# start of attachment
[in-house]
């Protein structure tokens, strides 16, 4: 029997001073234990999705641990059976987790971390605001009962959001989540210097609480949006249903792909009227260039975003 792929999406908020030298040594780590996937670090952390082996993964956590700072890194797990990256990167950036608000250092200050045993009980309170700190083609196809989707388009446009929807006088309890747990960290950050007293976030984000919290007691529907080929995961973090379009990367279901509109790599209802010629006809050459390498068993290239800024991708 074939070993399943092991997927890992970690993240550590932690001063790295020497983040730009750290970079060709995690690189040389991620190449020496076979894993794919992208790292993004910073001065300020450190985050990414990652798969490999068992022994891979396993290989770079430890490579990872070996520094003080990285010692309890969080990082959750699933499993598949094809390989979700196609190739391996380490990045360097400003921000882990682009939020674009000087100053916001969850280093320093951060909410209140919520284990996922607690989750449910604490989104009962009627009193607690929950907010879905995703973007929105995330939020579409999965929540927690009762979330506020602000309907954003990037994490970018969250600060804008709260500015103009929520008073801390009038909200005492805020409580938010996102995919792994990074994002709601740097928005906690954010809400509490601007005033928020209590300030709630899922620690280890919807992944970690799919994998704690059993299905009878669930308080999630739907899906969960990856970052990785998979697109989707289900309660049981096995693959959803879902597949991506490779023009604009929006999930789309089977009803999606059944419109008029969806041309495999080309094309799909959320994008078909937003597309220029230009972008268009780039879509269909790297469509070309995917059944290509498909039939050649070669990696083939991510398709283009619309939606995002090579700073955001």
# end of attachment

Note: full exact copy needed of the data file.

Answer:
[in-house]
């Protein structure tokens, strides 16, 4: 029997001073234990999705641990059976987790971390605001009962959001989540210097609480949006249903792909009227260039975003 792929999406908020030298040594780590996937670090952390082996993964956590700072890194797990990256990167950036608000250092200050045993009980309170700190083609196809989707388009446009929807006088309890747990960290950050007293976030984000919290007691529907080929995961973090379009990367279901509109790599209802010629006809050459390498068993290239800024991708 074939070993399943092991997927890992970690993240550590932690001063790295020497983040730009750290970079060709995690690189040389991620190449020496076979894993794919992208790292993004910073001065300020450190985050990414990652798969490999068992022994891979396993290989770079430890490579990872070996520094003080990285010692309890969080990082959750699933499993598949094809390989979700196609190739391996380490990045360097400003921000882990682009939020674009000087100053916001969850280093320093951060909410209140919520284990996922607690989750449910604490989104009962009627009193607690929950907010879905995703973007929105995330939020579409999965929540927690009762979330506020602000309907954003990037994490970018969250600060804008709260500015103009929520008073801390009038909200005492805020409580938010996102995919792994990074994002709601740097928005906690954010809400509490601007005033928020209590300030709630899922620690280890919807992944970690799919994998704690059993299905009878669930308080999630739907899906969960990856970052990785998979697109989707289900309660049981096995693959959803879902597949991506490779023009604009929006999930789309089977009803999606059944419109008029969806041309495999080309094309799909959320994008078909937003597309220029230009972008268009780039879509269909790297469509070309995917059944290509498909039939050649070669990696083939991510398709283009619309939606995002090579700073955001």